And other projects that do have locations have faced opposition. Globeville residents have objected to a new shelter that would house 75 to 100 women at Holy Rosary Catholic Church, saying they see the shelter as an obstacle to the area's rejuvenation. Representatives at Catholic Charities, which will run the shelter, have continued to meet with them. The new shelter will replace one on Elati Street that's set to close on December 1.
Similarly, the Ballpark Neighborhood Association is challenging the city's approval of the Denver Rescue Mission's community center, which will go behind the current Lawrence Street Shelter. The new center will have showers, bathrooms and a kitchen for the homeless, as well as a courtyard that will serve as an outdoor day shelter. The Ballpark neighborhood has seen an influx of homeless since the urban camping ban passed; in response to business and residential concerns, this summer the city allocated $1.8 million in additional funding to increase the law enforcement presence in Ballpark and LoDo and along the 16th Street Mall.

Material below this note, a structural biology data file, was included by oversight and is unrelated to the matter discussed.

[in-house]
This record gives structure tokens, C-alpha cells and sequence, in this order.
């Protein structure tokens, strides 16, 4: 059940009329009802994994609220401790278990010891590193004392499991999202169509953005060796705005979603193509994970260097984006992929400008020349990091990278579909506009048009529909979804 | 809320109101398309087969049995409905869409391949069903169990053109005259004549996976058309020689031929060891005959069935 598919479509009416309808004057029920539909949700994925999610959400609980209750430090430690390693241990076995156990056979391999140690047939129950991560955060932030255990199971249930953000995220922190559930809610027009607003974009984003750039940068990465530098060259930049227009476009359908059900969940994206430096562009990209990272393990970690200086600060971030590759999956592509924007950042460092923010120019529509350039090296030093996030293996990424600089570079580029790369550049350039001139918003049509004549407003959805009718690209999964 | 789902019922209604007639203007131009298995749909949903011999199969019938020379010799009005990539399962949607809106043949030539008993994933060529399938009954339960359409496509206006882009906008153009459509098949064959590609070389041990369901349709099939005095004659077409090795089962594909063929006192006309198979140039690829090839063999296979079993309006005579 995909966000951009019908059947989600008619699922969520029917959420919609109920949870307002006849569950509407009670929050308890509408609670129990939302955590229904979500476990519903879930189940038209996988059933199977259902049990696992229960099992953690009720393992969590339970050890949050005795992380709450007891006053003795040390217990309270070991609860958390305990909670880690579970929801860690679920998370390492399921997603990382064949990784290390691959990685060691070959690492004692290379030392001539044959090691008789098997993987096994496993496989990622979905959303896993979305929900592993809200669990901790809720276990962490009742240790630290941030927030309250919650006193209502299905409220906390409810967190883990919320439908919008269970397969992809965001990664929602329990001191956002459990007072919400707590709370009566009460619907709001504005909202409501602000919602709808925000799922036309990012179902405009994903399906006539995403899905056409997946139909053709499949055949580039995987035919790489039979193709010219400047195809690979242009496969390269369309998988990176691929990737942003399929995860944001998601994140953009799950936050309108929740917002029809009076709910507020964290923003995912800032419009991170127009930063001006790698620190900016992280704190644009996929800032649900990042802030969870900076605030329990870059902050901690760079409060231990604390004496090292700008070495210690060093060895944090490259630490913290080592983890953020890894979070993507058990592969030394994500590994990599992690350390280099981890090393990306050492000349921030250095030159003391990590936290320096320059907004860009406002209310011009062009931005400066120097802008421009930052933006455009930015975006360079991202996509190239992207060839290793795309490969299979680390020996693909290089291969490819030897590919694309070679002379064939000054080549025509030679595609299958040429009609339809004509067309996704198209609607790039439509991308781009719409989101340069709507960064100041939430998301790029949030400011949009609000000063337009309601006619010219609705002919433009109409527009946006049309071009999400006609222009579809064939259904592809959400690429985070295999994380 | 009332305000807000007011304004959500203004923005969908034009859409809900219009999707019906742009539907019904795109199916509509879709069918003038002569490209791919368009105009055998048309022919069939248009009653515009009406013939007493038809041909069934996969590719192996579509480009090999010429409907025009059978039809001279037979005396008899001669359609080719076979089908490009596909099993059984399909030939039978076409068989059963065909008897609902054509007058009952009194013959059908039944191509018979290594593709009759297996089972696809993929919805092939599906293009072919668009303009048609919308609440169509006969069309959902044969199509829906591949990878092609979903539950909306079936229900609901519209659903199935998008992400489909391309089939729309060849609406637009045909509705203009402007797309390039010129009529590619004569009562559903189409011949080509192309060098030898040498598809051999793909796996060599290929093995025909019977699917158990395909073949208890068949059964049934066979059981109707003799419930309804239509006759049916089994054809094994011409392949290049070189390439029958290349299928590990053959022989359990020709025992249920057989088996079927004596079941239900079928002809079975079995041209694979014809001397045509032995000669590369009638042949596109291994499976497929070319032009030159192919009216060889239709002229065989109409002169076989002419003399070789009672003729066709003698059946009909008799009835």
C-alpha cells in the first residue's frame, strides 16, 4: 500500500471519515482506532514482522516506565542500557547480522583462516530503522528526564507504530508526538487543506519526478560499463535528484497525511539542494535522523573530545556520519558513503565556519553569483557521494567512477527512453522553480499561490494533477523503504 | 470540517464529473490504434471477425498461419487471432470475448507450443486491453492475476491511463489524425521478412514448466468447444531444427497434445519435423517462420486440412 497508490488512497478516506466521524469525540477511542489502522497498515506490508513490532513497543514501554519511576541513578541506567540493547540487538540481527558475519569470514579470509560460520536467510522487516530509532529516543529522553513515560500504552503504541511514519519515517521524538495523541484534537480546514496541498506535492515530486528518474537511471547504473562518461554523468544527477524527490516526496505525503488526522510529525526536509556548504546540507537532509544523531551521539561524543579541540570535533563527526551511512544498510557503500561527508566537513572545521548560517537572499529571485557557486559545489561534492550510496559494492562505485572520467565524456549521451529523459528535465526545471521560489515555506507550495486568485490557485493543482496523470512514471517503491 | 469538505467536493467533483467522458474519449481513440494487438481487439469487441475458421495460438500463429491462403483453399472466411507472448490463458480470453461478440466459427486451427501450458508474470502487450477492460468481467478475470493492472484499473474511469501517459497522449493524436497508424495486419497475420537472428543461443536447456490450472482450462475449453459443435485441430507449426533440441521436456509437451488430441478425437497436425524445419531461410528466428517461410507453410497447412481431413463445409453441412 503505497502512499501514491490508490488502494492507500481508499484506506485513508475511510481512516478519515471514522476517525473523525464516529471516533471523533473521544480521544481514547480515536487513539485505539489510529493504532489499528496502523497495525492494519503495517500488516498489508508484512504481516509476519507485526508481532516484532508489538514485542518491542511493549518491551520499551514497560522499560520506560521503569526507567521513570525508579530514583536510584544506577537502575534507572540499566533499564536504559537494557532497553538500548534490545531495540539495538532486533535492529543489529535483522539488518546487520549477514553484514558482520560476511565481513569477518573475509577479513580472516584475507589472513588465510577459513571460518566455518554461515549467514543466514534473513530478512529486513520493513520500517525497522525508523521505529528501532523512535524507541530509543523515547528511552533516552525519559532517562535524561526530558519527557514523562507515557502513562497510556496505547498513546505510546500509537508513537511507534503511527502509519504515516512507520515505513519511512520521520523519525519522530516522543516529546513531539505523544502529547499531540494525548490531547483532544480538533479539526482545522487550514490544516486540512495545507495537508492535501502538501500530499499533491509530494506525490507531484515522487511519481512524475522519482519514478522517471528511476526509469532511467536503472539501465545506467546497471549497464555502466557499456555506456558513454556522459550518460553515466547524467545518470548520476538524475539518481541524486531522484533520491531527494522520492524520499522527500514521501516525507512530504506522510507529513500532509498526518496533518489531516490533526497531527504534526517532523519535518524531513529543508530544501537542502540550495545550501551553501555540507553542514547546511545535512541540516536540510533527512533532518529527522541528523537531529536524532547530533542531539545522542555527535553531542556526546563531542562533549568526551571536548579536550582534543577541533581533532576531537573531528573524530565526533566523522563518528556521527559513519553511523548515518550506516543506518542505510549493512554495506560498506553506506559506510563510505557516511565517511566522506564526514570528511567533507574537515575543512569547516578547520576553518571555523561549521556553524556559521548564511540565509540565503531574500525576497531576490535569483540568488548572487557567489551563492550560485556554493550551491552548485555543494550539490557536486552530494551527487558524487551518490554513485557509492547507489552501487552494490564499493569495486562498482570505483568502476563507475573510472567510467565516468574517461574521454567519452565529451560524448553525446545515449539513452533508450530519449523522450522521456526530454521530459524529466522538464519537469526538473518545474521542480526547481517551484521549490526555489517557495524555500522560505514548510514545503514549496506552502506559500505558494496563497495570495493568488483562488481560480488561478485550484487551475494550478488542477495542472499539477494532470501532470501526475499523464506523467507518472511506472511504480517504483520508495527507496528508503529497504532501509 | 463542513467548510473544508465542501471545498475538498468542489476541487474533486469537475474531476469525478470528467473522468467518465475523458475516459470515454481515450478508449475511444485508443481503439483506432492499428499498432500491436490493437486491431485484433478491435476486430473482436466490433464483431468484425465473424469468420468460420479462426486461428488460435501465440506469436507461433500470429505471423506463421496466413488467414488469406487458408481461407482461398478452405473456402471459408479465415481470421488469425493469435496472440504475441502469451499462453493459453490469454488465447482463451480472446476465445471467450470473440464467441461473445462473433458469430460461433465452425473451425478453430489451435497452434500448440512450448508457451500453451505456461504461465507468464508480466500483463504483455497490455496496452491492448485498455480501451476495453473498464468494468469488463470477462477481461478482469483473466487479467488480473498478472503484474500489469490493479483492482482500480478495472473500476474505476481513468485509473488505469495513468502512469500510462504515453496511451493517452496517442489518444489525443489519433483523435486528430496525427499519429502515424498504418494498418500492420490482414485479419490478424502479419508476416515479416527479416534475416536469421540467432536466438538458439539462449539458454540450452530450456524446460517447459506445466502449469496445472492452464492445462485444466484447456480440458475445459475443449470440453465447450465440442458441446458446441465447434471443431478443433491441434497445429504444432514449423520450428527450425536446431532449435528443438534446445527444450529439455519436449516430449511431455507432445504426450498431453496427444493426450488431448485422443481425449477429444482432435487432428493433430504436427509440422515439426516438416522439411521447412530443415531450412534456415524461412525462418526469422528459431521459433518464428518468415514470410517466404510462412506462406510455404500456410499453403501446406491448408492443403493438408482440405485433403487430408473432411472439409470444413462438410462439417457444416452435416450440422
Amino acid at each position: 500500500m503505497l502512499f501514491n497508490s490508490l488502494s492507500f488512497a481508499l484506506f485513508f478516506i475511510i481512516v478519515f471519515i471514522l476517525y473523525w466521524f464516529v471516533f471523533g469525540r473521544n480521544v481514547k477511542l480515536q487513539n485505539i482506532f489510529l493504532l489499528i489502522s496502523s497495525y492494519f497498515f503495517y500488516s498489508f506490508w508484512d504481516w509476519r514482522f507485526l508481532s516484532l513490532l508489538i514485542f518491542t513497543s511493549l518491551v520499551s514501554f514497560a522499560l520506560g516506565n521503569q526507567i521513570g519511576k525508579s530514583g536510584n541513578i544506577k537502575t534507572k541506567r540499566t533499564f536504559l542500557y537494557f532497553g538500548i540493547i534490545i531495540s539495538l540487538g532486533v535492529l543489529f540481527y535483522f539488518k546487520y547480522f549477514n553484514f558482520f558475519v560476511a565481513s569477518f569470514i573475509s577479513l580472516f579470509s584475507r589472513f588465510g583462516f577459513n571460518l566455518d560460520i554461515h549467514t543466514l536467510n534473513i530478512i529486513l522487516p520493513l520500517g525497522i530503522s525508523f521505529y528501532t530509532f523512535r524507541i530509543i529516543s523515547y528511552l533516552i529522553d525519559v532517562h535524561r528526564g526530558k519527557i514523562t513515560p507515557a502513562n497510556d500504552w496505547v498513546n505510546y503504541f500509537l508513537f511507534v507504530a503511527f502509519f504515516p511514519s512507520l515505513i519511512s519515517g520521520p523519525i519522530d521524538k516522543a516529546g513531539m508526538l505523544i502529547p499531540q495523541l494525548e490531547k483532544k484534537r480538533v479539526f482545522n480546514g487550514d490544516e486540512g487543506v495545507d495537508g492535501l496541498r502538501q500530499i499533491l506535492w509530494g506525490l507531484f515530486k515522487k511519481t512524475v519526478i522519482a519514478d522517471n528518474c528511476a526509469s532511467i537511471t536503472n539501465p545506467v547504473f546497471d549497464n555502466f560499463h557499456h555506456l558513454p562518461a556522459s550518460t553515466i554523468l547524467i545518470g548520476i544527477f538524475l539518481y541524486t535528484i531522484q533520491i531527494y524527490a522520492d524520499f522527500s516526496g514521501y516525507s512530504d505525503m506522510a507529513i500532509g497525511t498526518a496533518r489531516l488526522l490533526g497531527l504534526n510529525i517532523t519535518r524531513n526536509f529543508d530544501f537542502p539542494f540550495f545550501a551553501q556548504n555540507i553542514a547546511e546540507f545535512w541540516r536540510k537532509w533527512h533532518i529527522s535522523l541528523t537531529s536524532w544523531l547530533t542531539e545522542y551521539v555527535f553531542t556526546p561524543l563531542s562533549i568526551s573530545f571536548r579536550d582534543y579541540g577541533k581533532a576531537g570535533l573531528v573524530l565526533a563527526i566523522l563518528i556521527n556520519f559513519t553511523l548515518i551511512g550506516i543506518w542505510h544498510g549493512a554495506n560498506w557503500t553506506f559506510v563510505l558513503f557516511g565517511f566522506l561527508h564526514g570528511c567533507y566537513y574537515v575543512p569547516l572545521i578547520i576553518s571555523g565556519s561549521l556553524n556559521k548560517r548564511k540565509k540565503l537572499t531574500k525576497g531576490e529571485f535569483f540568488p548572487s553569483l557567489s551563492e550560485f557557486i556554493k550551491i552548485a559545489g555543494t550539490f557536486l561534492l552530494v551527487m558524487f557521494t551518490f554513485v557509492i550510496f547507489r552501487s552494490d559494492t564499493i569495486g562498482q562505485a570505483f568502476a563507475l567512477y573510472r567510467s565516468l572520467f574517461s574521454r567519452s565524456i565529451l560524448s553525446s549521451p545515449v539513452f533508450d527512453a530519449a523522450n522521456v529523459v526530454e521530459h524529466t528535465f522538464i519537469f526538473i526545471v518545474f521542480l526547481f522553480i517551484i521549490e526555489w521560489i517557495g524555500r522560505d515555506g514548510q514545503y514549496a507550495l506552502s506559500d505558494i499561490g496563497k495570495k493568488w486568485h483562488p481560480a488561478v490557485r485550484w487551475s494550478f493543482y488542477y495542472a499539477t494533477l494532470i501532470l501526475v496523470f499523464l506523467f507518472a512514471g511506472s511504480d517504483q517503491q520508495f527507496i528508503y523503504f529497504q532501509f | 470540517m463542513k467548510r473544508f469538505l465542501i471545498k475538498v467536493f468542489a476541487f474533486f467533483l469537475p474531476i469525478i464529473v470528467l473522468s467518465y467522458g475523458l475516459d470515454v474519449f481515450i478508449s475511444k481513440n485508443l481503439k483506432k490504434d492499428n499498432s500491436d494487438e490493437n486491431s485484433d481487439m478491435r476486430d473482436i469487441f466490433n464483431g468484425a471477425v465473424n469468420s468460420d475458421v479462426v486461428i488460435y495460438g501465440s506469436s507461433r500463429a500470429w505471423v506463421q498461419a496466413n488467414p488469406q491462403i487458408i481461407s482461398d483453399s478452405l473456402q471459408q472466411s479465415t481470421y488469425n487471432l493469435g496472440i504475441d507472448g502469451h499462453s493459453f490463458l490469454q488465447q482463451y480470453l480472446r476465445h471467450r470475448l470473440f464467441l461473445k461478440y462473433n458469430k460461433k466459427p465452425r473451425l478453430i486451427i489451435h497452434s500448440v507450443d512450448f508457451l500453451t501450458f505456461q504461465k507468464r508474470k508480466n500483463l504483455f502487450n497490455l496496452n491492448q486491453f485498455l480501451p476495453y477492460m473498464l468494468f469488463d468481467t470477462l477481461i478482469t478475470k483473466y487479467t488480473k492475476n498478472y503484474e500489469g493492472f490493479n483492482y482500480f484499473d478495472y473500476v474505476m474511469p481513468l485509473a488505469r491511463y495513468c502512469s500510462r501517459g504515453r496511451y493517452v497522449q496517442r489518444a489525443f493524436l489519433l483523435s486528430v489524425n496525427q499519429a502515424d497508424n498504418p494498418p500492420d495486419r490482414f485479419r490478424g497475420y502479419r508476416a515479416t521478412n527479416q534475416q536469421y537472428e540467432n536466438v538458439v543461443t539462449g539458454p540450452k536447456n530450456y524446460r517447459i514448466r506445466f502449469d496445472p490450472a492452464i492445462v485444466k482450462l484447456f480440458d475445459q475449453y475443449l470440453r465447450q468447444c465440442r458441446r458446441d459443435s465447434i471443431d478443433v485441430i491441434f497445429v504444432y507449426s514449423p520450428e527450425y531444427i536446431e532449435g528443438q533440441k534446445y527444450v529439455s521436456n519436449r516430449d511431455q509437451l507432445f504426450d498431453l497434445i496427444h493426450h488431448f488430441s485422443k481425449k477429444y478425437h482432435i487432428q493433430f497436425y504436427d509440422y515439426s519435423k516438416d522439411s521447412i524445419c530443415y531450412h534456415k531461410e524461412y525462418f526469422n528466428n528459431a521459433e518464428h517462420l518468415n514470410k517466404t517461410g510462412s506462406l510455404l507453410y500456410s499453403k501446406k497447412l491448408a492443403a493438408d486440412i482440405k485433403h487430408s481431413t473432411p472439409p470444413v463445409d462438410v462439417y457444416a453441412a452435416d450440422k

But although Denver is far from ending homelessness, service providers say the city would be much worse off without DRH and its ten-year plan. "If anyone holds the city or Denver's Road Home at fault for not reaching the goal of ending homelessness, then I think they are being shortsighted and not being realistic," says Parvensky. "What would the streets look like today if the programs and efforts that have been supported by DRH hadn't happened? I'm sure that we'd be much worse off."